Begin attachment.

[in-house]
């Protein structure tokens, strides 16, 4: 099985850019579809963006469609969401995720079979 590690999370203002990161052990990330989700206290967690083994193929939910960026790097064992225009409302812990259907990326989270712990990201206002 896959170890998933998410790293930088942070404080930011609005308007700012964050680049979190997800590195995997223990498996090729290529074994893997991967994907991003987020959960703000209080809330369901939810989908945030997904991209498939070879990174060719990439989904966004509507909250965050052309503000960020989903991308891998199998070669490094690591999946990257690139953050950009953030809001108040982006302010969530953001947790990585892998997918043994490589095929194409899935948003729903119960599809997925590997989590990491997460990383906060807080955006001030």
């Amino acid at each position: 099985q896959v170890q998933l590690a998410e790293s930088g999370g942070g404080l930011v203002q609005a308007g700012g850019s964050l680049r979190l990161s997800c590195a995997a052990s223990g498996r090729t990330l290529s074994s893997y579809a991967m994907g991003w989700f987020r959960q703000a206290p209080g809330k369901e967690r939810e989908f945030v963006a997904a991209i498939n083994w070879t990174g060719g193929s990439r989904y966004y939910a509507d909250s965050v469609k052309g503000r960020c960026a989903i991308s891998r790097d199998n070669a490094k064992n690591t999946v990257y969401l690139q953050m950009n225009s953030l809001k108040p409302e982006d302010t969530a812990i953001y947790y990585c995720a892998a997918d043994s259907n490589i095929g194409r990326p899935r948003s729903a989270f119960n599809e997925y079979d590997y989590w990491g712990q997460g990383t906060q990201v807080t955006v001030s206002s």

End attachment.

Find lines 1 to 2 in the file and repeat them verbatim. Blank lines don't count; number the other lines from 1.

[in-house]
């Protein structure tokens, strides 16, 4: 099985850019579809963006469609969401995720079979 590690999370203002990161052990990330989700206290967690083994193929939910960026790097064992225009409302812990259907990326989270712990990201206002 896959170890998933998410790293930088942070404080930011609005308007700012964050680049979190997800590195995997223990498996090729290529074994893997991967994907991003987020959960703000209080809330369901939810989908945030997904991209498939070879990174060719990439989904966004509507909250965050052309503000960020989903991308891998199998070669490094690591999946990257690139953050950009953030809001108040982006302010969530953001947790990585892998997918043994490589095929194409899935948003729903119960599809997925590997989590990491997460990383906060807080955006001030």